JMS club, JET promote ‘Thumbs Up’ kind of daySeptember 21, 2018
By LEANN BURKE
JASPER — Voices saying, “Have a great day,” could be heard from the Jasper Middle School parking lot Thursday morning as members of Jasper Middle School’s ROOS Club lined the walkways outside school doors to cheer on and high-five their classmates walking into school.
The morning greetings are a weekly occurrence at the school. The ROOS — Respecting Ourselves and Other Students — Club holds Thumbs Up Thursday each week as a way to pump up the students for the end of the week. The ROOS Club is like the middle school version of Students Against Destructive Decisions, club sponsor Jill Wigand said. The group’s main focus is on bullying and drug use, but they also branch out to find ways to improve morale throughout the school. That’s where activities like Thumbs Up Thursday come in.
“We do it in the morning, but it creates positive attitudes for the rest of the day,” said Julian Bronner, an eighth-grader and ROOS Club member.
This year marks the seventh anniversary of Thumbs Up Thursday, and this week, members of Jasper Engines & Transmission’s Positive Attitude Group joined the festivities. JET’s Positive Attitude Group has been around for a decade and is dedicated to employee morale at the Jasper company. Thursday was the first time the group took their mission into the larger community, but they’re looking forward to reaching out more.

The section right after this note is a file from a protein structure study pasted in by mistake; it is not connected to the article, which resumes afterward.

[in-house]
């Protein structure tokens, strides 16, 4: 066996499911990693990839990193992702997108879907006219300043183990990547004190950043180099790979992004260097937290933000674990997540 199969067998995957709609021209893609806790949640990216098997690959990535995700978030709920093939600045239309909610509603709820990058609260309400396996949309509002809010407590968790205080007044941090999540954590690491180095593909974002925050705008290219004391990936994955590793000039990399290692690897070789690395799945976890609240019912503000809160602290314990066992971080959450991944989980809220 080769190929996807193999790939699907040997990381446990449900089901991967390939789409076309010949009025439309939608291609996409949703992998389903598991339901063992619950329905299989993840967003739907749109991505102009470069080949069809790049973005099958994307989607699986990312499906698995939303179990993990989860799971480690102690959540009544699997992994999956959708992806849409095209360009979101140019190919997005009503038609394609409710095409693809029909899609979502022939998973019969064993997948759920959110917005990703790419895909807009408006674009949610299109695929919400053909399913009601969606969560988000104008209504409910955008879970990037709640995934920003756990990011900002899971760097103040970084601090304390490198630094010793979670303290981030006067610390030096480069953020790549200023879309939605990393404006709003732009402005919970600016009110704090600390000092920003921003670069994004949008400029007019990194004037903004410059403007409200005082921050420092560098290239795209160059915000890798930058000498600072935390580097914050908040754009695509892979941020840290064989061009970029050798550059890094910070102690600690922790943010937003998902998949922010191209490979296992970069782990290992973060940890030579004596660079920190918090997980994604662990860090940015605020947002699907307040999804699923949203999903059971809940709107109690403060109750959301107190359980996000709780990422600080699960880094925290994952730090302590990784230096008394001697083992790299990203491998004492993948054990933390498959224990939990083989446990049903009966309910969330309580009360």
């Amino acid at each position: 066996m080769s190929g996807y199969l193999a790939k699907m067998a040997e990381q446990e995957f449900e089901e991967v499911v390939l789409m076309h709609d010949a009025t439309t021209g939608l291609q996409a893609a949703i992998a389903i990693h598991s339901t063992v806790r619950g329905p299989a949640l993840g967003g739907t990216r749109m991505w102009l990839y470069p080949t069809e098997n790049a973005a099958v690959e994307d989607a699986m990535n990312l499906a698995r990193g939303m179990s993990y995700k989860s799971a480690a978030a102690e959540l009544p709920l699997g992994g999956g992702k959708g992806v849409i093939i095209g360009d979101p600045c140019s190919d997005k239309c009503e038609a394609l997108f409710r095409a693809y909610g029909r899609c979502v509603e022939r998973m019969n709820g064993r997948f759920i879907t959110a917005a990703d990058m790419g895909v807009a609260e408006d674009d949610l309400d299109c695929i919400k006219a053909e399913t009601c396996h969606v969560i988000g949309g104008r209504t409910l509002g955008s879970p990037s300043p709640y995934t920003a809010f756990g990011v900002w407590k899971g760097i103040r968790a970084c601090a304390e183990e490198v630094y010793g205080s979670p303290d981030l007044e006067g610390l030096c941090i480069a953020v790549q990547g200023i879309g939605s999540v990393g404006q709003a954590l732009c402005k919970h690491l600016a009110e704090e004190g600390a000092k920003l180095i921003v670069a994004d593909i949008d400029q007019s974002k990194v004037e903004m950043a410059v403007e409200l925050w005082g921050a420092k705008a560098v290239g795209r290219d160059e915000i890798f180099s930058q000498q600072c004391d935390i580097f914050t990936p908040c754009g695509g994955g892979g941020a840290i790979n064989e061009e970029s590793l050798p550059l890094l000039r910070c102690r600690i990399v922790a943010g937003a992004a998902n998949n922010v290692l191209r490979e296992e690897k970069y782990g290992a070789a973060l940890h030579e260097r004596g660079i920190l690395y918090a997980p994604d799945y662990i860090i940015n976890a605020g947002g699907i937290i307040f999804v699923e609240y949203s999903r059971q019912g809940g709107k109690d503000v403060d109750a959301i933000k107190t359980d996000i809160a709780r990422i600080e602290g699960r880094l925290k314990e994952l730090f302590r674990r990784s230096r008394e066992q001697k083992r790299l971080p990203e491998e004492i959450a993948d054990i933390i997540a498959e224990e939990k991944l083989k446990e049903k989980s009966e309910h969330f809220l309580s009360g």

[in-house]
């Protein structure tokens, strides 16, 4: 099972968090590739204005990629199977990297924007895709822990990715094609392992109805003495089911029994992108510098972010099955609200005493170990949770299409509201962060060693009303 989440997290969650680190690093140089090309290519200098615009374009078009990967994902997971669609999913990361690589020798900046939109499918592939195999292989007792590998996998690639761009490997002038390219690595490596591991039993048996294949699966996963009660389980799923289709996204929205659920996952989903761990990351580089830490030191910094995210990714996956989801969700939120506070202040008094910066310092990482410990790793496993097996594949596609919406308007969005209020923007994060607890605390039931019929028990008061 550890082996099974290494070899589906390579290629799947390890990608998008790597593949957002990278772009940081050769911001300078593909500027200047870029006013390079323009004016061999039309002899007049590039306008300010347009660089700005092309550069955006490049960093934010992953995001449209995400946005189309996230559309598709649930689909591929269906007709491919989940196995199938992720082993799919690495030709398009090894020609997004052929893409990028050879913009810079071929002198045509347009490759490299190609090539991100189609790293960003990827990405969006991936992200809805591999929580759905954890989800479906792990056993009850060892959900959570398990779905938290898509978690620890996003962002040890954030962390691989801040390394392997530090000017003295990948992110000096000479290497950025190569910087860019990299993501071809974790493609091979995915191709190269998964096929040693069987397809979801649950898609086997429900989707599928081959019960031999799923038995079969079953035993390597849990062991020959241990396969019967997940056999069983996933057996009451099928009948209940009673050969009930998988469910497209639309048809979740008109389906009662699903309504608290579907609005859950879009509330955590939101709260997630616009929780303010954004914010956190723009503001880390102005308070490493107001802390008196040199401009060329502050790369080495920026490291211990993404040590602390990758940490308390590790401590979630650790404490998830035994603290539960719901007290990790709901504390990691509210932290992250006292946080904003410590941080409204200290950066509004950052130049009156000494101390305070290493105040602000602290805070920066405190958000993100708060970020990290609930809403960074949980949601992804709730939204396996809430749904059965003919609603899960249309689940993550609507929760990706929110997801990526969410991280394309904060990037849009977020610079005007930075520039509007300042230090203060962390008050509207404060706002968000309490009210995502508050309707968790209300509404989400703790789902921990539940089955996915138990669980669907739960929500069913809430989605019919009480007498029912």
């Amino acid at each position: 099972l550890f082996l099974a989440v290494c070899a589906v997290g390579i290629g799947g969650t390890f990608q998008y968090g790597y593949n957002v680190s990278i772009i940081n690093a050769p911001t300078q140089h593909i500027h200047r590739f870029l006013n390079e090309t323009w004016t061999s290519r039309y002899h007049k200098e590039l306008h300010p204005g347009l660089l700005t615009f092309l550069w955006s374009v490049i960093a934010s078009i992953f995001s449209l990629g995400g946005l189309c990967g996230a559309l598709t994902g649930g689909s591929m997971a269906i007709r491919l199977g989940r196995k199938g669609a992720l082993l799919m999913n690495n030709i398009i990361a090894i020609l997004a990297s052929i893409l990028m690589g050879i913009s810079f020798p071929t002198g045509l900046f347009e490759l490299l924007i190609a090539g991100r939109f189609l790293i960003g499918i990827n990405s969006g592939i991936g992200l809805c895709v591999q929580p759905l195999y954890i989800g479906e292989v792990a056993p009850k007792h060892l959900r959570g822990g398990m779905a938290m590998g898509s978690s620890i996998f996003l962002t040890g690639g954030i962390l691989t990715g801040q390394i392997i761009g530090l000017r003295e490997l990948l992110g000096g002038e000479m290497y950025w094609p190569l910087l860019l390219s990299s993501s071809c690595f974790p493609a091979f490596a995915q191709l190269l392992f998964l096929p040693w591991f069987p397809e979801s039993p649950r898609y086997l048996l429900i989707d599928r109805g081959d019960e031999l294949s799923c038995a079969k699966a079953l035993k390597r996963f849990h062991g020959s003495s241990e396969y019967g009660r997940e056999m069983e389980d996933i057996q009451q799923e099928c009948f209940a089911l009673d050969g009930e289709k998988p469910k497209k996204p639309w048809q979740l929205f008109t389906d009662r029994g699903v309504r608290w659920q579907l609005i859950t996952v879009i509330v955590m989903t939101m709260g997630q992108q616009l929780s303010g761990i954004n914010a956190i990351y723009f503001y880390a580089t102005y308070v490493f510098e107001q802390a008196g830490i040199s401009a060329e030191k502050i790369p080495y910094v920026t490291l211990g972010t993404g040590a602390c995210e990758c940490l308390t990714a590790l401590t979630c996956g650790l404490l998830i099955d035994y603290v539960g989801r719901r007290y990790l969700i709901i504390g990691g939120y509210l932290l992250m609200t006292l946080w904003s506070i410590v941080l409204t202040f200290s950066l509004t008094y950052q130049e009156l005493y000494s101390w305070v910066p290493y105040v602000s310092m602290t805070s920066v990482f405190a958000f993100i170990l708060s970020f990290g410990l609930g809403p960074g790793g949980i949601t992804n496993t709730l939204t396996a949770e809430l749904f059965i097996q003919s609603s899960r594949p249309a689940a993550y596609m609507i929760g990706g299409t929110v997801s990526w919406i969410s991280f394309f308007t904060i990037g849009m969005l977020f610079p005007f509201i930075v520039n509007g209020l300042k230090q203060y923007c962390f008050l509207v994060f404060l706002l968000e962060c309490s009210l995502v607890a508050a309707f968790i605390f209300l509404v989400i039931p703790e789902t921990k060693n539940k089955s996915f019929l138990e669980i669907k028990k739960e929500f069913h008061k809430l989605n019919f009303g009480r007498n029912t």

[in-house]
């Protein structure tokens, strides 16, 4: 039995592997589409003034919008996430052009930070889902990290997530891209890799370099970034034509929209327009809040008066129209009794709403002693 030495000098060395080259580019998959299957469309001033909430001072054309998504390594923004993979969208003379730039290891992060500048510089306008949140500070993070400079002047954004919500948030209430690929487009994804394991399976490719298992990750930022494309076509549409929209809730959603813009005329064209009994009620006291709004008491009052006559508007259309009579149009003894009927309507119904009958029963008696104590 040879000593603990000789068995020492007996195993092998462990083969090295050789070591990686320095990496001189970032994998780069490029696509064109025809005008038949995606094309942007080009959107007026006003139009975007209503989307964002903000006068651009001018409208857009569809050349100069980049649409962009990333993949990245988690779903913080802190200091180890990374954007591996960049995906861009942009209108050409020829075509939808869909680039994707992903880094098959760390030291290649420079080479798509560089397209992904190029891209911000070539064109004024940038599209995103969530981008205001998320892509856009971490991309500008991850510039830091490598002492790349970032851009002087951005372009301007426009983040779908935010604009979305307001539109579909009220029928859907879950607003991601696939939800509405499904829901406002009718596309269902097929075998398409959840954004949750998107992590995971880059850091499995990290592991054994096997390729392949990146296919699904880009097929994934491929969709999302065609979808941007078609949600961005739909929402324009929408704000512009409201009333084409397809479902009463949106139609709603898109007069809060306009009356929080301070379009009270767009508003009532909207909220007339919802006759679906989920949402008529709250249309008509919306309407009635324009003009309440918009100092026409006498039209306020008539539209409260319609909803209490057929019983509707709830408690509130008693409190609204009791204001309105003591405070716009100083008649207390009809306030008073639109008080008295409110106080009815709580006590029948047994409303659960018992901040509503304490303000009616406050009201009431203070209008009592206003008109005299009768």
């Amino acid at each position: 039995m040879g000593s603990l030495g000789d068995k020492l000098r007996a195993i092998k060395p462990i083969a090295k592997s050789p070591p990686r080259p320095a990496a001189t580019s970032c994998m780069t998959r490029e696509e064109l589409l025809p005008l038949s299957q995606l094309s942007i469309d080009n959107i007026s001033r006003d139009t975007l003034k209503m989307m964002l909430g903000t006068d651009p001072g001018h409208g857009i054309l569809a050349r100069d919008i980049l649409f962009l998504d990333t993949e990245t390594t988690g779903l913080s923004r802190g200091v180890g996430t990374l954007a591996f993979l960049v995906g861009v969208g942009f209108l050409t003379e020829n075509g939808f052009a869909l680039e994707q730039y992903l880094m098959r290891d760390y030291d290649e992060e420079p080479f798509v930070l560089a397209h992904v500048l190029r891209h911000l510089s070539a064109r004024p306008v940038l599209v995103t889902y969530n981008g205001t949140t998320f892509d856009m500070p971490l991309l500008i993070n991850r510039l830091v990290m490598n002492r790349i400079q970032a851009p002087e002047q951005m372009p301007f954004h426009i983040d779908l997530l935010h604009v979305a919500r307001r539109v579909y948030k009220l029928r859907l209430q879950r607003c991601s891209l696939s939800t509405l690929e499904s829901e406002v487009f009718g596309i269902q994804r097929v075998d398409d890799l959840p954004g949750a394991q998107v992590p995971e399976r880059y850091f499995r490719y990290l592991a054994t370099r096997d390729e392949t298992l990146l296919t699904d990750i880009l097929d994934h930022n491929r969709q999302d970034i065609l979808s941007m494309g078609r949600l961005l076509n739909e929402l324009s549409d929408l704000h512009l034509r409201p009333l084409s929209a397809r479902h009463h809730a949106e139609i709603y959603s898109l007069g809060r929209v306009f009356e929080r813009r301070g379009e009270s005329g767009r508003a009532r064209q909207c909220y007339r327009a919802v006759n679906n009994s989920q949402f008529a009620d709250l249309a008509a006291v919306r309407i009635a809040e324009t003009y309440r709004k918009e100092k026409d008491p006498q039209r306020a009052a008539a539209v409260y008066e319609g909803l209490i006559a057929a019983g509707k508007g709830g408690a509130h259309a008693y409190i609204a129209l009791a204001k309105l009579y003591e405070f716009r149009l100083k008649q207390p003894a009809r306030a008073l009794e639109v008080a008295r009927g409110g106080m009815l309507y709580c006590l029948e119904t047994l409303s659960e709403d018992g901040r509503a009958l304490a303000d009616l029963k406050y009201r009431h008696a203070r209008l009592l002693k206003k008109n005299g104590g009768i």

“(Sharing positivity) is our goal at Jasper Engines and anywhere we can go in the community,” said Chip Morris, call center director and a member of JET’s Positive Attitude Group.
Thumbs Up Thursday is just one of several initiatives ROOS Club has planned for Jasper Middle School this semester. On Friday, the club will recognize International Day of Peace for the first time, and by October, the club hopes to have High-Five Friday — which will be similar to Thumbs Up Thursday — up and going.
For International Day of Peace, student leaders from Jasper High School will come to the middle school to meet with students before classes start. During the gathering, students will discuss how they can be agents for peace in the world. Once the school day begins, the middle school plans to hold a moment of silence during the morning announcements and show a video from the Peace Corps about what teens can do to promote peace in their communities.
When the ROOS Club launches High-Five Friday, students will enjoy two days of morning greetings. Each student will also receive a High-Five Friday T-shirt similar to the ones ROOS Club members and teachers currently wear for Thumbs Up Thursday. The T-shirts are a way to build community at the school.
ROOS Club member Kella Lichlyter said the new initiative will also be a way to raise the energy level of students on the last day of the week when a lot of students have tests.
“We want to get them pumped up for that,” she said.
The concept behind Thumbs Up Thursday and High-Five Friday is simple, but such activities make a difference in the attitudes of the students and staff, Wigand said.
“There’s a little bit more energy among all of us,” Wigand said. “Everybody needs to be told you’re doing a great job.”
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